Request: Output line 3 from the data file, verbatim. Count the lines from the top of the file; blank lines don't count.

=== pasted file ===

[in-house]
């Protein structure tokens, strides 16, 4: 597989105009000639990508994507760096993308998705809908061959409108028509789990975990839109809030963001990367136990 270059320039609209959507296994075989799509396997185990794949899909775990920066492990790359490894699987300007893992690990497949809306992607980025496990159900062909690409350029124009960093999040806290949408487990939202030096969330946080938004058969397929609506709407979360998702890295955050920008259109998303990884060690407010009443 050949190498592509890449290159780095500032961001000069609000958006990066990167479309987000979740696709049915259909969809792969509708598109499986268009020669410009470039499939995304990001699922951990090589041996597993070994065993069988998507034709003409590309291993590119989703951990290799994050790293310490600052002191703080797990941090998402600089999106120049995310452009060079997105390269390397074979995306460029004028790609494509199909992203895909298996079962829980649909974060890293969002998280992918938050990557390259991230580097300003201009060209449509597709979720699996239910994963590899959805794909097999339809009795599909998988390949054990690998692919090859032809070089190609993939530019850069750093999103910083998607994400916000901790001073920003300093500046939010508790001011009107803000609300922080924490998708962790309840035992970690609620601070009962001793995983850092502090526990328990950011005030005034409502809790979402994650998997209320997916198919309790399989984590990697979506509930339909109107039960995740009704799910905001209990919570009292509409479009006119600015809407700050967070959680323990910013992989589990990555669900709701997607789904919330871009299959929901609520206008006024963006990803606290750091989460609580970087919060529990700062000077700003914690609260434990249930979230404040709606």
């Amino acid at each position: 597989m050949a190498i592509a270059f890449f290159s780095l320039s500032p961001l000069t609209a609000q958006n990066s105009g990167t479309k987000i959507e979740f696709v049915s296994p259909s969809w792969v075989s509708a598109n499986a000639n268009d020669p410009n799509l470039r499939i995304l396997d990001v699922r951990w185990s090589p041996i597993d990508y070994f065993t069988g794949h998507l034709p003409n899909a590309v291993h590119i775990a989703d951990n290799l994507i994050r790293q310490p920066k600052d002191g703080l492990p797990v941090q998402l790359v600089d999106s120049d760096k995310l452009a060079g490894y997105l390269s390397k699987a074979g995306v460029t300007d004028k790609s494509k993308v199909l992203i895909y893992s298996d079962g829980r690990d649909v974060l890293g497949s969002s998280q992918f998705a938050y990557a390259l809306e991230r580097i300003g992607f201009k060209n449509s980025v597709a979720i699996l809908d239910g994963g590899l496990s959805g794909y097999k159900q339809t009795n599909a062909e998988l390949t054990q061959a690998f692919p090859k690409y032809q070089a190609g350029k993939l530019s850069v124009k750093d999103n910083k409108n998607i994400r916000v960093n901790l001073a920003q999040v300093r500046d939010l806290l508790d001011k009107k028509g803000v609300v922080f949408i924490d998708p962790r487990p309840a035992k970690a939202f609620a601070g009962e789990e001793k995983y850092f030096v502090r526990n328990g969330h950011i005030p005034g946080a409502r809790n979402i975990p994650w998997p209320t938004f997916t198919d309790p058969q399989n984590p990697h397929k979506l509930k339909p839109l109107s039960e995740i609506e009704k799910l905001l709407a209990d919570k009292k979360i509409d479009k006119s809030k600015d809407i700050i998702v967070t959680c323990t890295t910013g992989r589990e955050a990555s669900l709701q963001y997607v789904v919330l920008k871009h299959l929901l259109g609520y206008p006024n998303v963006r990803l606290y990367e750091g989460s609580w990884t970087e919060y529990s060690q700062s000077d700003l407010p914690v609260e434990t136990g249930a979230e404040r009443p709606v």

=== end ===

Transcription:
């Amino acid at each position: 597989m050949a190498i592509a270059f890449f290159s780095l320039s500032p961001l000069t609209a609000q958006n990066s105009g990167t479309k987000i959507e979740f696709v049915s296994p259909s969809w792969v075989s509708a598109n499986a000639n268009d020669p410009n799509l470039r499939i995304l396997d990001v699922r951990w185990s090589p041996i597993d990508y070994f065993t069988g794949h998507l034709p003409n899909a590309v291993h590119i775990a989703d951990n290799l994507i994050r790293q310490p920066k600052d002191g703080l492990p797990v941090q998402l790359v600089d999106s120049d760096k995310l452009a060079g490894y997105l390269s390397k699987a074979g995306v460029t300007d004028k790609s494509k993308v199909l992203i895909y893992s298996d079962g829980r690990d649909v974060l890293g497949s969002s998280q992918f998705a938050y990557a390259l809306e991230r580097i300003g992607f201009k060209n449509s980025v597709a979720i699996l809908d239910g994963g590899l496990s959805g794909y097999k159900q339809t009795n599909a062909e998988l390949t054990q061959a690998f692919p090859k690409y032809q070089a190609g350029k993939l530019s850069v124009k750093d999103n910083k409108n998607i994400r916000v960093n901790l001073a920003q999040v300093r500046d939010l806290l508790d001011k009107k028509g803000v609300v922080f949408i924490d998708p962790r487990p309840a035992k970690a939202f609620a601070g009962e789990e001793k995983y850092f030096v502090r526990n328990g969330h950011i005030p005034g946080a409502r809790n979402i975990p994650w998997p209320t938004f997916t198919d309790p058969q399989n984590p990697h397929k979506l509930k339909p839109l109107s039960e995740i609506e009704k799910l905001l709407a209990d919570k009292k979360i509409d479009k006119s809030k600015d809407i700050i998702v967070t959680c323990t890295t910013g992989r589990e955050a990555s669900l709701q963001y997607v789904v919330l920008k871009h299959l929901l259109g609520y206008p006024n998303v963006r990803l606290y990367e750091g989460s609580w990884t970087e919060y529990s060690q700062s000077d700003l407010p914690v609260e434990t136990g249930a979230e404040r009443p709606v």